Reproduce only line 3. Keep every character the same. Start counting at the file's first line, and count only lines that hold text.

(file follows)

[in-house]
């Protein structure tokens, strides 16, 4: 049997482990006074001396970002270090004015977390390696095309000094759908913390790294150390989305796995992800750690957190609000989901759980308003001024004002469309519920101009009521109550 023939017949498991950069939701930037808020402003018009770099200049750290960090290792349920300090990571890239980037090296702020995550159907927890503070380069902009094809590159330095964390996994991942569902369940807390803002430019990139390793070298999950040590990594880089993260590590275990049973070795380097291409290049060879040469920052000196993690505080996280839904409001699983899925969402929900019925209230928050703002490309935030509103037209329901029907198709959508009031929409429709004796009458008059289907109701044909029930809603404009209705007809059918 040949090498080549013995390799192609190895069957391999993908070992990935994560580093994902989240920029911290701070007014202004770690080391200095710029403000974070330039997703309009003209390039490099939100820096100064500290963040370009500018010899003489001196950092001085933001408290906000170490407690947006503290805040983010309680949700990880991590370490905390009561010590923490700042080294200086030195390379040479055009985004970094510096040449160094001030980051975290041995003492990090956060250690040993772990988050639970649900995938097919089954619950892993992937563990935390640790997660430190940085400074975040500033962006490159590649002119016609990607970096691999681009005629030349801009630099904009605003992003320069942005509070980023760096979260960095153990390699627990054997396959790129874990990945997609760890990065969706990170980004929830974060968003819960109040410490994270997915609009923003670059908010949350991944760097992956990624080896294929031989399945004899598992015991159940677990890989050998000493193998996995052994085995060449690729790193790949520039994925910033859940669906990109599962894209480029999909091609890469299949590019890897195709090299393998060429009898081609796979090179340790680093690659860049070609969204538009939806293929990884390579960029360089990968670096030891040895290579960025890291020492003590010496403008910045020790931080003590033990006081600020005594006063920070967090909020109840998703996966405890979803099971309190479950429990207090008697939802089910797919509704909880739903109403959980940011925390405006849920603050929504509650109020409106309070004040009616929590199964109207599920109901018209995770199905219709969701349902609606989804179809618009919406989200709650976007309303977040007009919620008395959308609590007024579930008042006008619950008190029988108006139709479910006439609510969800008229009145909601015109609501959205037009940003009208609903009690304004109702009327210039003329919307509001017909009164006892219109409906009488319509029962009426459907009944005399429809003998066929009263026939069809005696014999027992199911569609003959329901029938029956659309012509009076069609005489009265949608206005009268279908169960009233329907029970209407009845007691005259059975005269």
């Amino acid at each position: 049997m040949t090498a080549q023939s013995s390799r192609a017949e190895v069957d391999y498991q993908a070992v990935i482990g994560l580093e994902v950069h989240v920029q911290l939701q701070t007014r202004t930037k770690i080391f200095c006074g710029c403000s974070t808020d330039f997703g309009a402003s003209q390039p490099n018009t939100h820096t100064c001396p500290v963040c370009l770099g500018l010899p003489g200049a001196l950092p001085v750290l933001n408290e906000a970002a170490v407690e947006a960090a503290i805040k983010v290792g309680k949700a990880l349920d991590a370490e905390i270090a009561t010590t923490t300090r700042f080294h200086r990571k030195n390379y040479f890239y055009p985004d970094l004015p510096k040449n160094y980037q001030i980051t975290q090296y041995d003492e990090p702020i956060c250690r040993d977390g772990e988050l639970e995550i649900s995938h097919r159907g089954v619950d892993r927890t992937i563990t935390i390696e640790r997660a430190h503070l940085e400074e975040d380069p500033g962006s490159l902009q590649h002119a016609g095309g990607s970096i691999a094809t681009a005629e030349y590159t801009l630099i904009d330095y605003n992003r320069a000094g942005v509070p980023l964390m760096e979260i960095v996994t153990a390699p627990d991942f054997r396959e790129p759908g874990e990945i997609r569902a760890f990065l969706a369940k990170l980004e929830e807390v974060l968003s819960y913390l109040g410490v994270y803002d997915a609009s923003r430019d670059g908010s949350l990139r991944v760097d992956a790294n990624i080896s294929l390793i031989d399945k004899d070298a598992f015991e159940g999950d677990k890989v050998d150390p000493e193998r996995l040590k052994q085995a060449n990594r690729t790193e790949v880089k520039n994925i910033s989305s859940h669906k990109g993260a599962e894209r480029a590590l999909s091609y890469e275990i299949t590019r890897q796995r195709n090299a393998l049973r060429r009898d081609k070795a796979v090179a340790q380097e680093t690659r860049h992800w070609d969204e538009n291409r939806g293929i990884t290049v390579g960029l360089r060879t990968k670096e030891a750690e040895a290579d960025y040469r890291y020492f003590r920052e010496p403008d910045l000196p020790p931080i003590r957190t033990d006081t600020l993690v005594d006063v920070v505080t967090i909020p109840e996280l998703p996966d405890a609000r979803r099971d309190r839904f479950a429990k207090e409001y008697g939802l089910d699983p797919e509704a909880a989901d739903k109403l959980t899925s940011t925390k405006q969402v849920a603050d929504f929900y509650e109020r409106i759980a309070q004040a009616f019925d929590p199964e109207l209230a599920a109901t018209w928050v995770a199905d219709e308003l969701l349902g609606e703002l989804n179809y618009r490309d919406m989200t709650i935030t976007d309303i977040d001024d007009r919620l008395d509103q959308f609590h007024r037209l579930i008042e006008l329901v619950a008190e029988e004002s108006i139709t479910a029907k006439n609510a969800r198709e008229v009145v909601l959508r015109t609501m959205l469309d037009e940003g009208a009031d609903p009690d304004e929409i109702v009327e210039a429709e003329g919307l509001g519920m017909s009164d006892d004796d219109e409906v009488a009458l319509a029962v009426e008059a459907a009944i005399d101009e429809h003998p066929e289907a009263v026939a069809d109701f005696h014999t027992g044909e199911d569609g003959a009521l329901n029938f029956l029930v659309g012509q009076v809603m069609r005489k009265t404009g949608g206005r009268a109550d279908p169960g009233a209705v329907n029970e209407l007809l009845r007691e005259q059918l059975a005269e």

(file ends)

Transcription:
């Amino acid at each position: 049997m040949t090498a080549q023939s013995s390799r192609a017949e190895v069957d391999y498991q993908a070992v990935i482990g994560l580093e994902v950069h989240v920029q911290l939701q701070t007014r202004t930037k770690i080391f200095c006074g710029c403000s974070t808020d330039f997703g309009a402003s003209q390039p490099n018009t939100h820096t100064c001396p500290v963040c370009l770099g500018l010899p003489g200049a001196l950092p001085v750290l933001n408290e906000a970002a170490v407690e947006a960090a503290i805040k983010v290792g309680k949700a990880l349920d991590a370490e905390i270090a009561t010590t923490t300090r700042f080294h200086r990571k030195n390379y040479f890239y055009p985004d970094l004015p510096k040449n160094y980037q001030i980051t975290q090296y041995d003492e990090p702020i956060c250690r040993d977390g772990e988050l639970e995550i649900s995938h097919r159907g089954v619950d892993r927890t992937i563990t935390i390696e640790r997660a430190h503070l940085e400074e975040d380069p500033g962006s490159l902009q590649h002119a016609g095309g990607s970096i691999a094809t681009a005629e030349y590159t801009l630099i904009d330095y605003n992003r320069a000094g942005v509070p980023l964390m760096e979260i960095v996994t153990a390699p627990d991942f054997r396959e790129p759908g874990e990945i997609r569902a760890f990065l969706a369940k990170l980004e929830e807390v974060l968003s819960y913390l109040g410490v994270y803002d997915a609009s923003r430019d670059g908010s949350l990139r991944v760097d992956a790294n990624i080896s294929l390793i031989d399945k004899d070298a598992f015991e159940g999950d677990k890989v050998d150390p000493e193998r996995l040590k052994q085995a060449n990594r690729t790193e790949v880089k520039n994925i910033s989305s859940h669906k990109g993260a599962e894209r480029a590590l999909s091609y890469e275990i299949t590019r890897q796995r195709n090299a393998l049973r060429r009898d081609k070795a796979v090179a340790q380097e680093t690659r860049h992800w070609d969204e538009n291409r939806g293929i990884t290049v390579g960029l360089r060879t990968k670096e030891a750690e040895a290579d960025y040469r890291y020492f003590r920052e010496p403008d910045l000196p020790p931080i003590r957190t033990d006081t600020l993690v005594d006063v920070v505080t967090i909020p109840e996280l998703p996966d405890a609000r979803r099971d309190r839904f479950a429990k207090e409001y008697g939802l089910d699983p797919e509704a909880a989901d739903k109403l959980t899925s940011t925390k405006q969402v849920a603050d929504f929900y509650e109020r409106i759980a309070q004040a009616f019925d929590p199964e109207l209230a599920a109901t018209w928050v995770a199905d219709e308003l969701l349902g609606e703002l989804n179809y618009r490309d919406m989200t709650i935030t976007d309303i977040d001024d007009r919620l008395d509103q959308f609590h007024r037209l579930i008042e006008l329901v619950a008190e029988e004002s108006i139709t479910a029907k006439n609510a969800r198709e008229v009145v909601l959508r015109t609501m959205l469309d037009e940003g009208a009031d609903p009690d304004e929409i109702v009327e210039a429709e003329g919307l509001g519920m017909s009164d006892d004796d219109e409906v009488a009458l319509a029962v009426e008059a459907a009944i005399d101009e429809h003998p066929e289907a009263v026939a069809d109701f005696h014999t027992g044909e199911d569609g003959a009521l329901n029938f029956l029930v659309g012509q009076v809603m069609r005489k009265t404009g949608g206005r009268a109550d279908p169960g009233a209705v329907n029970e209407l007809l009845r007691e005259q059918l059975a005269e």